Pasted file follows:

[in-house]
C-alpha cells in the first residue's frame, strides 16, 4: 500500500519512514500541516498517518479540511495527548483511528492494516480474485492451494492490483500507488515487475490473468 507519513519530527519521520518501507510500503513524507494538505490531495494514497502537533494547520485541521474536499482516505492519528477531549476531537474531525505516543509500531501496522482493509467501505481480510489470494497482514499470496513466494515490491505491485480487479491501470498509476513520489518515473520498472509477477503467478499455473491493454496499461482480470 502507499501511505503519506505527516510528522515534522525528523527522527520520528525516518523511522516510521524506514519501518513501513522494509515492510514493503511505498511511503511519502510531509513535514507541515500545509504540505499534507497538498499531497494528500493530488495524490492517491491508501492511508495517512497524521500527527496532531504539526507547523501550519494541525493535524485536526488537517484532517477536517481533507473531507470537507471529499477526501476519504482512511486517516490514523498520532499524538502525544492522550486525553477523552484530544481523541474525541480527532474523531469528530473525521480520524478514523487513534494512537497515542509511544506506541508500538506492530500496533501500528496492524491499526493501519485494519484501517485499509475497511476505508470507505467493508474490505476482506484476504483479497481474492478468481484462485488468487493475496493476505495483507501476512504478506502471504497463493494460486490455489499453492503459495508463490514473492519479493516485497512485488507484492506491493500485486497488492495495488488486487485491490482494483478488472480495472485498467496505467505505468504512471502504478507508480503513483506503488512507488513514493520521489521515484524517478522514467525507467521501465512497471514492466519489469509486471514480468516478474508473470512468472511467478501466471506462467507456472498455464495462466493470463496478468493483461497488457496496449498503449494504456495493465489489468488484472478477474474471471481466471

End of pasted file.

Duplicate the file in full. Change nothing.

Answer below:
[in-house]
C-alpha cells in the first residue's frame, strides 16, 4: 500500500519512514500541516498517518479540511495527548483511528492494516480474485492451494492490483500507488515487475490473468 507519513519530527519521520518501507510500503513524507494538505490531495494514497502537533494547520485541521474536499482516505492519528477531549476531537474531525505516543509500531501496522482493509467501505481480510489470494497482514499470496513466494515490491505491485480487479491501470498509476513520489518515473520498472509477477503467478499455473491493454496499461482480470 502507499501511505503519506505527516510528522515534522525528523527522527520520528525516518523511522516510521524506514519501518513501513522494509515492510514493503511505498511511503511519502510531509513535514507541515500545509504540505499534507497538498499531497494528500493530488495524490492517491491508501492511508495517512497524521500527527496532531504539526507547523501550519494541525493535524485536526488537517484532517477536517481533507473531507470537507471529499477526501476519504482512511486517516490514523498520532499524538502525544492522550486525553477523552484530544481523541474525541480527532474523531469528530473525521480520524478514523487513534494512537497515542509511544506506541508500538506492530500496533501500528496492524491499526493501519485494519484501517485499509475497511476505508470507505467493508474490505476482506484476504483479497481474492478468481484462485488468487493475496493476505495483507501476512504478506502471504497463493494460486490455489499453492503459495508463490514473492519479493516485497512485488507484492506491493500485486497488492495495488488486487485491490482494483478488472480495472485498467496505467505505468504512471502504478507508480503513483506503488512507488513514493520521489521515484524517478522514467525507467521501465512497471514492466519489469509486471514480468516478474508473470512468472511467478501466471506462467507456472498455464495462466493470463496478468493483461497488457496496449498503449494504456495493465489489468488484472478477474474471471481466471